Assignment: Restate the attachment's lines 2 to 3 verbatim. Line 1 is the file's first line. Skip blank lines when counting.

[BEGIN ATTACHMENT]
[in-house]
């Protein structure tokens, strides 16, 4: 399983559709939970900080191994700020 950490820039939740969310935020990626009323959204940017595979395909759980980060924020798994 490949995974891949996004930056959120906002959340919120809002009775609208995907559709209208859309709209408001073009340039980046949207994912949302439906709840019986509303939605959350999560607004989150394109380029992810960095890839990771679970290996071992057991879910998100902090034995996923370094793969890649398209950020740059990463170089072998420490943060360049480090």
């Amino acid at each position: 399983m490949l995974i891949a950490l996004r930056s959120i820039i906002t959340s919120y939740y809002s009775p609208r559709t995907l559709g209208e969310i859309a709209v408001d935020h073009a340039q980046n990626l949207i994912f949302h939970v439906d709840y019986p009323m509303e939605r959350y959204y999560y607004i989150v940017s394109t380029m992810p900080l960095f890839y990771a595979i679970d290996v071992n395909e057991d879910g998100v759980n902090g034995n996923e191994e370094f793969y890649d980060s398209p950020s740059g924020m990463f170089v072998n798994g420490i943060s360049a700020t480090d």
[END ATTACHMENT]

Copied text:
């Protein structure tokens, strides 16, 4: 399983559709939970900080191994700020 950490820039939740969310935020990626009323959204940017595979395909759980980060924020798994 490949995974891949996004930056959120906002959340919120809002009775609208995907559709209208859309709209408001073009340039980046949207994912949302439906709840019986509303939605959350999560607004989150394109380029992810960095890839990771679970290996071992057991879910998100902090034995996923370094793969890649398209950020740059990463170089072998420490943060360049480090």
């Amino acid at each position: 399983m490949l995974i891949a950490l996004r930056s959120i820039i906002t959340s919120y939740y809002s009775p609208r559709t995907l559709g209208e969310i859309a709209v408001d935020h073009a340039q980046n990626l949207i994912f949302h939970v439906d709840y019986p009323m509303e939605r959350y959204y999560y607004i989150v940017s394109t380029m992810p900080l960095f890839y990771a595979i679970d290996v071992n395909e057991d879910g998100v759980n902090g034995n996923e191994e370094f793969y890649d980060s398209p950020s740059g924020m990463f170089v072998n798994g420490i943060s360049a700020t480090d």